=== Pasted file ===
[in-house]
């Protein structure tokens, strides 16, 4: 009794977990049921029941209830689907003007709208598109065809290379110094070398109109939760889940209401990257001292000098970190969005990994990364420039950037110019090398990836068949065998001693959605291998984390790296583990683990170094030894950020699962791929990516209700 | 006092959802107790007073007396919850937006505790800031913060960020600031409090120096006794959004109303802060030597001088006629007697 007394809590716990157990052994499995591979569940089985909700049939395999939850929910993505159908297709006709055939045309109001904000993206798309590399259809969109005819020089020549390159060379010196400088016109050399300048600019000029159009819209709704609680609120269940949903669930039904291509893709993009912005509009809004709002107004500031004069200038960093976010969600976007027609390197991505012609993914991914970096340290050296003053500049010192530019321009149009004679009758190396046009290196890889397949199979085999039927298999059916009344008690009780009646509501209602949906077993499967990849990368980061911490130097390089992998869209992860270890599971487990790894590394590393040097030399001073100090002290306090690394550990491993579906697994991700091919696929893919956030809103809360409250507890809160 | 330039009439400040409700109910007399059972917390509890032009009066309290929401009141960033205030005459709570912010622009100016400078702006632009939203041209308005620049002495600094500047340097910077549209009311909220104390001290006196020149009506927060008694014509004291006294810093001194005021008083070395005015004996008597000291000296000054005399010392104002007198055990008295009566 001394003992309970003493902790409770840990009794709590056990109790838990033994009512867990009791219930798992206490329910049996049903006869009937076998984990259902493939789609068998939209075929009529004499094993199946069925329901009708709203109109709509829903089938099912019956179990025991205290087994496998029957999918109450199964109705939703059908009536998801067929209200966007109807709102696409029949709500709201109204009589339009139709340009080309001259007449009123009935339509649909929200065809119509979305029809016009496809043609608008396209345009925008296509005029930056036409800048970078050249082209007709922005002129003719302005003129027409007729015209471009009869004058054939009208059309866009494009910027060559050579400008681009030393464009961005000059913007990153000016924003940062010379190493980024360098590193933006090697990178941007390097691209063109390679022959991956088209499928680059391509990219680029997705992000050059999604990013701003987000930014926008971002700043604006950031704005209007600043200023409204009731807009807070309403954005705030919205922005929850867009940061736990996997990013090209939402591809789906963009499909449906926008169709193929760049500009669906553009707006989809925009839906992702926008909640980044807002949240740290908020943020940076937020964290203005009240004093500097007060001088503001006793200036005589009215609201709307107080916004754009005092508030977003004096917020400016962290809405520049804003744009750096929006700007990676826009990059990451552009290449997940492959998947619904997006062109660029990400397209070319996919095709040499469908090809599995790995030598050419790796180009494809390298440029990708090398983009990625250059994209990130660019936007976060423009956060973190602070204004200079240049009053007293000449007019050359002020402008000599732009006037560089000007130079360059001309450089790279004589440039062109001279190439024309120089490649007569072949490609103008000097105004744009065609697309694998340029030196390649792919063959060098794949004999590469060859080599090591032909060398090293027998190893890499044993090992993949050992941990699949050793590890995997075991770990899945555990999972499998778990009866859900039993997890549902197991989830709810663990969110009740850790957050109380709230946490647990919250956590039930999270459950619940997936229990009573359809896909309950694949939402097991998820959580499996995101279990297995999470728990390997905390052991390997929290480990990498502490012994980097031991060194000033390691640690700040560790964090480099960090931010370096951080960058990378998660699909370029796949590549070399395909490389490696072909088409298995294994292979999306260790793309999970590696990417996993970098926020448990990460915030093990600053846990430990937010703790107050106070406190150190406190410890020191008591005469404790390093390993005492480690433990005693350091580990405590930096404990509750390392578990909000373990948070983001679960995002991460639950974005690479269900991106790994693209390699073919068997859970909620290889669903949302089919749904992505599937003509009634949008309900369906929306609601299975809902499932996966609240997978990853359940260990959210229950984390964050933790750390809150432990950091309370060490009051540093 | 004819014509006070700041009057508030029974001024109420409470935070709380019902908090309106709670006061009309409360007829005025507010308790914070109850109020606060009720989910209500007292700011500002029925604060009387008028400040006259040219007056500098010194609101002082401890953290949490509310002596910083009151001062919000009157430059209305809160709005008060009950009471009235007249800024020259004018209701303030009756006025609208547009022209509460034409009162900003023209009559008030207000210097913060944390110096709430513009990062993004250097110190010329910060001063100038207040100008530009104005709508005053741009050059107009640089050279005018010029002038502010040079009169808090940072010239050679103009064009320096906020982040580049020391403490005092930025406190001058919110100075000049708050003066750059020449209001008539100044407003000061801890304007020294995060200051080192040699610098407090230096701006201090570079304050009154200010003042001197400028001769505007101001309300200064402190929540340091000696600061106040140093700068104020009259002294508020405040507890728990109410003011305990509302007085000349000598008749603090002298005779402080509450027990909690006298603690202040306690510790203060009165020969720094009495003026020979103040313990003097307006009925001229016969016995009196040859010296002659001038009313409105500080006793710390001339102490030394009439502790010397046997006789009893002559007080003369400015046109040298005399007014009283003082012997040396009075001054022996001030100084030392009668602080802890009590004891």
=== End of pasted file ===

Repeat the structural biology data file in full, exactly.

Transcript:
[in-house]
């Protein structure tokens, strides 16, 4: 009794977990049921029941209830689907003007709208598109065809290379110094070398109109939760889940209401990257001292000098970190969005990994990364420039950037110019090398990836068949065998001693959605291998984390790296583990683990170094030894950020699962791929990516209700 | 006092959802107790007073007396919850937006505790800031913060960020600031409090120096006794959004109303802060030597001088006629007697 007394809590716990157990052994499995591979569940089985909700049939395999939850929910993505159908297709006709055939045309109001904000993206798309590399259809969109005819020089020549390159060379010196400088016109050399300048600019000029159009819209709704609680609120269940949903669930039904291509893709993009912005509009809004709002107004500031004069200038960093976010969600976007027609390197991505012609993914991914970096340290050296003053500049010192530019321009149009004679009758190396046009290196890889397949199979085999039927298999059916009344008690009780009646509501209602949906077993499967990849990368980061911490130097390089992998869209992860270890599971487990790894590394590393040097030399001073100090002290306090690394550990491993579906697994991700091919696929893919956030809103809360409250507890809160 | 330039009439400040409700109910007399059972917390509890032009009066309290929401009141960033205030005459709570912010622009100016400078702006632009939203041209308005620049002495600094500047340097910077549209009311909220104390001290006196020149009506927060008694014509004291006294810093001194005021008083070395005015004996008597000291000296000054005399010392104002007198055990008295009566 001394003992309970003493902790409770840990009794709590056990109790838990033994009512867990009791219930798992206490329910049996049903006869009937076998984990259902493939789609068998939209075929009529004499094993199946069925329901009708709203109109709509829903089938099912019956179990025991205290087994496998029957999918109450199964109705939703059908009536998801067929209200966007109807709102696409029949709500709201109204009589339009139709340009080309001259007449009123009935339509649909929200065809119509979305029809016009496809043609608008396209345009925008296509005029930056036409800048970078050249082209007709922005002129003719302005003129027409007729015209471009009869004058054939009208059309866009494009910027060559050579400008681009030393464009961005000059913007990153000016924003940062010379190493980024360098590193933006090697990178941007390097691209063109390679022959991956088209499928680059391509990219680029997705992000050059999604990013701003987000930014926008971002700043604006950031704005209007600043200023409204009731807009807070309403954005705030919205922005929850867009940061736990996997990013090209939402591809789906963009499909449906926008169709193929760049500009669906553009707006989809925009839906992702926008909640980044807002949240740290908020943020940076937020964290203005009240004093500097007060001088503001006793200036005589009215609201709307107080916004754009005092508030977003004096917020400016962290809405520049804003744009750096929006700007990676826009990059990451552009290449997940492959998947619904997006062109660029990400397209070319996919095709040499469908090809599995790995030598050419790796180009494809390298440029990708090398983009990625250059994209990130660019936007976060423009956060973190602070204004200079240049009053007293000449007019050359002020402008000599732009006037560089000007130079360059001309450089790279004589440039062109001279190439024309120089490649007569072949490609103008000097105004744009065609697309694998340029030196390649792919063959060098794949004999590469060859080599090591032909060398090293027998190893890499044993090992993949050992941990699949050793590890995997075991770990899945555990999972499998778990009866859900039993997890549902197991989830709810663990969110009740850790957050109380709230946490647990919250956590039930999270459950619940997936229990009573359809896909309950694949939402097991998820959580499996995101279990297995999470728990390997905390052991390997929290480990990498502490012994980097031991060194000033390691640690700040560790964090480099960090931010370096951080960058990378998660699909370029796949590549070399395909490389490696072909088409298995294994292979999306260790793309999970590696990417996993970098926020448990990460915030093990600053846990430990937010703790107050106070406190150190406190410890020191008591005469404790390093390993005492480690433990005693350091580990405590930096404990509750390392578990909000373990948070983001679960995002991460639950974005690479269900991106790994693209390699073919068997859970909620290889669903949302089919749904992505599937003509009634949008309900369906929306609601299975809902499932996966609240997978990853359940260990959210229950984390964050933790750390809150432990950091309370060490009051540093 | 004819014509006070700041009057508030029974001024109420409470935070709380019902908090309106709670006061009309409360007829005025507010308790914070109850109020606060009720989910209500007292700011500002029925604060009387008028400040006259040219007056500098010194609101002082401890953290949490509310002596910083009151001062919000009157430059209305809160709005008060009950009471009235007249800024020259004018209701303030009756006025609208547009022209509460034409009162900003023209009559008030207000210097913060944390110096709430513009990062993004250097110190010329910060001063100038207040100008530009104005709508005053741009050059107009640089050279005018010029002038502010040079009169808090940072010239050679103009064009320096906020982040580049020391403490005092930025406190001058919110100075000049708050003066750059020449209001008539100044407003000061801890304007020294995060200051080192040699610098407090230096701006201090570079304050009154200010003042001197400028001769505007101001309300200064402190929540340091000696600061106040140093700068104020009259002294508020405040507890728990109410003011305990509302007085000349000598008749603090002298005779402080509450027990909690006298603690202040306690510790203060009165020969720094009495003026020979103040313990003097307006009925001229016969016995009196040859010296002659001038009313409105500080006793710390001339102490030394009439502790010397046997006789009893002559007080003369400015046109040298005399007014009283003082012997040396009075001054022996001030100084030392009668602080802890009590004891």